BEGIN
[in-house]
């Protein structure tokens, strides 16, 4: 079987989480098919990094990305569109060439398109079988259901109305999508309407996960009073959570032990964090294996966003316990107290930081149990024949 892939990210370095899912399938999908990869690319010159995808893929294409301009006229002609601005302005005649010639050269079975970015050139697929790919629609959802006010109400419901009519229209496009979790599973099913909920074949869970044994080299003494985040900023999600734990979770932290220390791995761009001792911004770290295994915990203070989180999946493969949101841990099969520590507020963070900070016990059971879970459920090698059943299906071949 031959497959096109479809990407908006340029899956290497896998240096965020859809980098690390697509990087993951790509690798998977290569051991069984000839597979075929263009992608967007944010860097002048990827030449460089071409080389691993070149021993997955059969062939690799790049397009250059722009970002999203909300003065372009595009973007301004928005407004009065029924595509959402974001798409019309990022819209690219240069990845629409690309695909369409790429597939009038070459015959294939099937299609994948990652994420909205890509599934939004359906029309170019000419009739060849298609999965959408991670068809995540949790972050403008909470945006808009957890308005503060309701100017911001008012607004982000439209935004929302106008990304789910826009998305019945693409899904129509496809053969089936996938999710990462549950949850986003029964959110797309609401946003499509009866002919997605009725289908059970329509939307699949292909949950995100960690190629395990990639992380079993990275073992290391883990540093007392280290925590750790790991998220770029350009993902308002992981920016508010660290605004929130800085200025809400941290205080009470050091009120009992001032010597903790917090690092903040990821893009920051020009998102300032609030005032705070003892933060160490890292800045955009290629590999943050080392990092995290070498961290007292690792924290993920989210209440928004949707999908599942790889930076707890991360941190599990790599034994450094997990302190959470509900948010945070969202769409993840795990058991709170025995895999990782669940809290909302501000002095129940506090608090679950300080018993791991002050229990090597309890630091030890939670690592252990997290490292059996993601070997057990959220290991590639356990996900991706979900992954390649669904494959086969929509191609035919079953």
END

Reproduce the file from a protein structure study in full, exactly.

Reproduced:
[in-house]
């Protein structure tokens, strides 16, 4: 079987989480098919990094990305569109060439398109079988259901109305999508309407996960009073959570032990964090294996966003316990107290930081149990024949 892939990210370095899912399938999908990869690319010159995808893929294409301009006229002609601005302005005649010639050269079975970015050139697929790919629609959802006010109400419901009519229209496009979790599973099913909920074949869970044994080299003494985040900023999600734990979770932290220390791995761009001792911004770290295994915990203070989180999946493969949101841990099969520590507020963070900070016990059971879970459920090698059943299906071949 031959497959096109479809990407908006340029899956290497896998240096965020859809980098690390697509990087993951790509690798998977290569051991069984000839597979075929263009992608967007944010860097002048990827030449460089071409080389691993070149021993997955059969062939690799790049397009250059722009970002999203909300003065372009595009973007301004928005407004009065029924595509959402974001798409019309990022819209690219240069990845629409690309695909369409790429597939009038070459015959294939099937299609994948990652994420909205890509599934939004359906029309170019000419009739060849298609999965959408991670068809995540949790972050403008909470945006808009957890308005503060309701100017911001008012607004982000439209935004929302106008990304789910826009998305019945693409899904129509496809053969089936996938999710990462549950949850986003029964959110797309609401946003499509009866002919997605009725289908059970329509939307699949292909949950995100960690190629395990990639992380079993990275073992290391883990540093007392280290925590750790790991998220770029350009993902308002992981920016508010660290605004929130800085200025809400941290205080009470050091009120009992001032010597903790917090690092903040990821893009920051020009998102300032609030005032705070003892933060160490890292800045955009290629590999943050080392990092995290070498961290007292690792924290993920989210209440928004949707999908599942790889930076707890991360941190599990790599034994450094997990302190959470509900948010945070969202769409993840795990058991709170025995895999990782669940809290909302501000002095129940506090608090679950300080018993791991002050229990090597309890630091030890939670690592252990997290490292059996993601070997057990959220290991590639356990996900991706979900992954390649669904494959086969929509191609035919079953």